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The group includes, according to a later Casio manual, the following machines: PB-100, PB-110, PB-220, PB-240, PB-300, PB-410, FX-700P, FX-720P, FX-730P, FX-770P, FX-785P, FX-790P and FX-795P. It is neither ASCII nor compatible with the PB-100 series encoding. The alpha keyboard isn't arranged like a typewriter but in alphabetical order. The tape format has some similarities to the PB-100 series format but seems to be an earlier variant.I own some of them: PB-220, PB-300, FX-700P, FX-720P, FX-730P and FX-795P. Shifted functions are selected by prefix keys which must be pressed and released before the shifted key. The keyboard has a mode key which works pretty much like on the PB-100 series machines. The program to list a tape file is therefore a separate executable while the wave file generator for the PB-100 series (wave730) can create images for the FX-702P.
This is the name Casio gave to a range of its early pocket computers with BASIC.
All models share some common features: A mode key switches between RUN or WRT (program) mode, selects angle modes and redirects output to the optional (or built-in) printer. The internal encoding is not ASCII but something very special. All tape recordings have been done through the FA-2 interface. This is a newer generation of BASIC pockets which lack the mode key.
If you are interested in technical details, see Piotr Piatek's pages on the Internet. Instead, the ENTER key on the numeric keypad is used for direct mode calculations while the return key is for entering commands and BASIC program lines. The internal encoding is ASCII with graphics characters in the extended set.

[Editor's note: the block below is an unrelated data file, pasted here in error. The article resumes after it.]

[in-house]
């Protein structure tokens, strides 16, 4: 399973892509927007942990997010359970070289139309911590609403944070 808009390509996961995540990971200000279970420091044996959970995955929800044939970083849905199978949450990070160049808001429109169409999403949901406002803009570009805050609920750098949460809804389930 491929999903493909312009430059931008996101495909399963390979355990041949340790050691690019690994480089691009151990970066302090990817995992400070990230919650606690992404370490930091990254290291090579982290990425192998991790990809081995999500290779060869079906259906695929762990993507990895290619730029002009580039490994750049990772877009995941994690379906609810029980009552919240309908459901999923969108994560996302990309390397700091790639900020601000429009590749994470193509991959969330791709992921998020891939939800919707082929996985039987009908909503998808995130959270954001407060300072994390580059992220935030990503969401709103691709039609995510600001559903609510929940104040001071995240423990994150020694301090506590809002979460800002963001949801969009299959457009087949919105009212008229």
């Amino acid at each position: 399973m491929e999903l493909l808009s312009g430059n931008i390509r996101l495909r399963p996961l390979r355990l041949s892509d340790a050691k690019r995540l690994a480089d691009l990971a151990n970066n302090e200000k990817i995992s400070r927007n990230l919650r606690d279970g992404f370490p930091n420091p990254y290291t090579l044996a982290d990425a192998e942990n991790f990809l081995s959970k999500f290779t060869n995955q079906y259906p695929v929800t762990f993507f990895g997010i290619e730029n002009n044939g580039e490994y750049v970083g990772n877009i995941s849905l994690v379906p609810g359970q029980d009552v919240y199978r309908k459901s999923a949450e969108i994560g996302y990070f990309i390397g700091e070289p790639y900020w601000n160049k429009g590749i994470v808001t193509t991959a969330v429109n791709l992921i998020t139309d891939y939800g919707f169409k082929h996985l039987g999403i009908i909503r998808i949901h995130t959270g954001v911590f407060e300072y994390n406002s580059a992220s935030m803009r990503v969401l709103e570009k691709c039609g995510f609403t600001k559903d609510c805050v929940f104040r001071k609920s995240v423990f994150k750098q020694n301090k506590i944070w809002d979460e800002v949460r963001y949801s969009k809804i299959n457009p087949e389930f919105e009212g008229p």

In most of the cases, the switch The MD-100 lacks a tape interface but who cares when a floppy disk with a real filesystem is readily available?
I own two pocket calculators that connect to the MD-100: the PB-1000 BASIC computer and the PB-2000C which can be programmed in a variant of C (interpreted, quite slow). There is a BASIC ROM OM-53B available for the PB-2000C which turns it essentially into a PB-1000 with a different case, but I haven't seen this yet. This is not a BASIC pocket computer but a Graphic calculator. You may have to set your audio software to a proper sampling rate for reliable reading of the WAV files.
This makes it impossible to edit lines with lowercase strings transmitted from a PB-700 or loaded from a PB-700 file.
I own the PB-700 and PB-770 with the FA-10 interface and the FX-750P with the FA-20.
With its FA-80 interface, you can save programs, registers, graphics and text files to cassette tape. I don't have an interface myself, so development is slow. The program lists the contents as it appears in the file. The Canon X-07 is a capable little machine with a powerful BASIC and a built in cassette interface. The encordings are in fast mode at 1200 baud, a format already supported by the wave library in this project.
Just the low level encoding is a bit different: 8 Bits, no parity, at least 2 stop bits.
I had to adjust the generated wave pattern to make CLOAD work reliably.
The TI-74 is the successor of the CC-40 BASIC computer which failed commercially, because, initially, no mass storage device was available.
The included CETL spreadsheet application is unique.